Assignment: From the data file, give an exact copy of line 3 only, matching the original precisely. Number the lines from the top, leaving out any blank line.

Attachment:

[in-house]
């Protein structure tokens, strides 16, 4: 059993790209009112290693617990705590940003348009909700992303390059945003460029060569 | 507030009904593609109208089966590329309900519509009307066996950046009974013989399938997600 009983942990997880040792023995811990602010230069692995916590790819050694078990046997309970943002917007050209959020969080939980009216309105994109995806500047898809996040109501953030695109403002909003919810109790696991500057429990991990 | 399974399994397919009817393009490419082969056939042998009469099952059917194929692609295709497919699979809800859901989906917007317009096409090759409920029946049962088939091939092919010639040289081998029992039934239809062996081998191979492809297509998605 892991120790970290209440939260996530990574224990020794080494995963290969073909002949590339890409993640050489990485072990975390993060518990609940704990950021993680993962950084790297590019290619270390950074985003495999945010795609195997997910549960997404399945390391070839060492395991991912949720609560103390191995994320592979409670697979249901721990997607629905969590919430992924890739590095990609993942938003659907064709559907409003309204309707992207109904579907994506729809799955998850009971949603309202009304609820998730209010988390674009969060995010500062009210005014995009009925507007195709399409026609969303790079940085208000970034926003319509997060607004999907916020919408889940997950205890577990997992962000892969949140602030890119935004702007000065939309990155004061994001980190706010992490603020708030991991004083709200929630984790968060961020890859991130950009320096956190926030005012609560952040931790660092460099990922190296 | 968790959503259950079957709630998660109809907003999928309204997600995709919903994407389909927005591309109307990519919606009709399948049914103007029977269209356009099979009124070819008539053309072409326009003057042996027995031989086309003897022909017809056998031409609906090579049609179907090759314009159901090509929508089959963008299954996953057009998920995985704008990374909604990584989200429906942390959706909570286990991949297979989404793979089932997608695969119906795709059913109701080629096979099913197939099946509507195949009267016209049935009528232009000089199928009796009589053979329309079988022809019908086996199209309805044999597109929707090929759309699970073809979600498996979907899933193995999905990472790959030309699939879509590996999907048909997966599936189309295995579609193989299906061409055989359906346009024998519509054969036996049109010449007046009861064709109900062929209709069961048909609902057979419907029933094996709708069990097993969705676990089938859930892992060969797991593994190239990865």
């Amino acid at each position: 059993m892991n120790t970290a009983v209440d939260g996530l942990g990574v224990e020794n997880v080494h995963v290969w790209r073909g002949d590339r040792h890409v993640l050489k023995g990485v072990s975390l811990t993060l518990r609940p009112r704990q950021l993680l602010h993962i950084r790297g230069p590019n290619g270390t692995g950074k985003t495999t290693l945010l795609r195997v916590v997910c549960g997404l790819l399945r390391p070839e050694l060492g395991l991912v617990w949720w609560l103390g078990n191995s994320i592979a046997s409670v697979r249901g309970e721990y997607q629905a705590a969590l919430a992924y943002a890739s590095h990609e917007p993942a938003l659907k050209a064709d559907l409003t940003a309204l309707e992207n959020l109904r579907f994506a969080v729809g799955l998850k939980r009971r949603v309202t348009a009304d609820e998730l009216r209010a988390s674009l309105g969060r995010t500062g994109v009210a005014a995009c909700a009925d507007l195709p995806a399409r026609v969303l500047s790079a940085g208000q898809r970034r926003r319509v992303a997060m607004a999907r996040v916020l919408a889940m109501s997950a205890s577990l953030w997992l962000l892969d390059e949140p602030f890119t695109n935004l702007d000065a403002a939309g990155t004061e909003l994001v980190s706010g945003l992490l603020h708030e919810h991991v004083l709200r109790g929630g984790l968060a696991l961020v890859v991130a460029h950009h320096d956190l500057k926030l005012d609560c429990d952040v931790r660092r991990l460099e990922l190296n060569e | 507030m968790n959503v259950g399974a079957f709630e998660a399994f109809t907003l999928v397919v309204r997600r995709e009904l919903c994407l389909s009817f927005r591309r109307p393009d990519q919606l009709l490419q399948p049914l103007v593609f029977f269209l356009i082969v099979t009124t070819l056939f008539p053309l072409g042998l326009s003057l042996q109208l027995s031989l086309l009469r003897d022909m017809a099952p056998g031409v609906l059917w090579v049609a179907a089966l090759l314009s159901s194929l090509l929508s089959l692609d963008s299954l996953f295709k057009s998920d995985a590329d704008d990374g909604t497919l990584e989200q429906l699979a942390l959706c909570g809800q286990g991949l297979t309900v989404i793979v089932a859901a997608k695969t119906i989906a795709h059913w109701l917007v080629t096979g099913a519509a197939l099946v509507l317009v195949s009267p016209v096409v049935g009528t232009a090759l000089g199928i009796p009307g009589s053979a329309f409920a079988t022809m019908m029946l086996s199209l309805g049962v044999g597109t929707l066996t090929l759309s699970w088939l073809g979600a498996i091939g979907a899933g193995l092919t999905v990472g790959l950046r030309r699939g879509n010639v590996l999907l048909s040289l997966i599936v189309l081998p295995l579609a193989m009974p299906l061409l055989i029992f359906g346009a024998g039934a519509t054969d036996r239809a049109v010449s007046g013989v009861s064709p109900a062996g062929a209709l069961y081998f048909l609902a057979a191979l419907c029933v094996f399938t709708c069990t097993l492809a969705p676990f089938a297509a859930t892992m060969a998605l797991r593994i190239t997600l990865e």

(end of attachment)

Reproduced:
């Amino acid at each position: 059993m892991n120790t970290a009983v209440d939260g996530l942990g990574v224990e020794n997880v080494h995963v290969w790209r073909g002949d590339r040792h890409v993640l050489k023995g990485v072990s975390l811990t993060l518990r609940p009112r704990q950021l993680l602010h993962i950084r790297g230069p590019n290619g270390t692995g950074k985003t495999t290693l945010l795609r195997v916590v997910c549960g997404l790819l399945r390391p070839e050694l060492g395991l991912v617990w949720w609560l103390g078990n191995s994320i592979a046997s409670v697979r249901g309970e721990y997607q629905a705590a969590l919430a992924y943002a890739s590095h990609e917007p993942a938003l659907k050209a064709d559907l409003t940003a309204l309707e992207n959020l109904r579907f994506a969080v729809g799955l998850k939980r009971r949603v309202t348009a009304d609820e998730l009216r209010a988390s674009l309105g969060r995010t500062g994109v009210a005014a995009c909700a009925d507007l195709p995806a399409r026609v969303l500047s790079a940085g208000q898809r970034r926003r319509v992303a997060m607004a999907r996040v916020l919408a889940m109501s997950a205890s577990l953030w997992l962000l892969d390059e949140p602030f890119t695109n935004l702007d000065a403002a939309g990155t004061e909003l994001v980190s706010g945003l992490l603020h708030e919810h991991v004083l709200r109790g929630g984790l968060a696991l961020v890859v991130a460029h950009h320096d956190l500057k926030l005012d609560c429990d952040v931790r660092r991990l460099e990922l190296n060569e | 507030m968790n959503v259950g399974a079957f709630e998660a399994f109809t907003l999928v397919v309204r997600r995709e009904l919903c994407l389909s009817f927005r591309r109307p393009d990519q919606l009709l490419q399948p049914l103007v593609f029977f269209l356009i082969v099979t009124t070819l056939f008539p053309l072409g042998l326009s003057l042996q109208l027995s031989l086309l009469r003897d022909m017809a099952p056998g031409v609906l059917w090579v049609a179907a089966l090759l314009s159901s194929l090509l929508s089959l692609d963008s299954l996953f295709k057009s998920d995985a590329d704008d990374g909604t497919l990584e989200q429906l699979a942390l959706c909570g809800q286990g991949l297979t309900v989404i793979v089932a859901a997608k695969t119906i989906a795709h059913w109701l917007v080629t096979g099913a519509a197939l099946v509507l317009v195949s009267p016209v096409v049935g009528t232009a090759l000089g199928i009796p009307g009589s053979a329309f409920a079988t022809m019908m029946l086996s199209l309805g049962v044999g597109t929707l066996t090929l759309s699970w088939l073809g979600a498996i091939g979907a899933g193995l092919t999905v990472g790959l950046r030309r699939g879509n010639v590996l999907l048909s040289l997966i599936v189309l081998p295995l579609a193989m009974p299906l061409l055989i029992f359906g346009a024998g039934a519509t054969d036996r239809a049109v010449s007046g013989v009861s064709p109900a062996g062929a209709l069961y081998f048909l609902a057979a191979l419907c029933v094996f399938t709708c069990t097993l492809a969705p676990f089938a297509a859930t892992m060969a998605l797991r593994i190239t997600l990865e």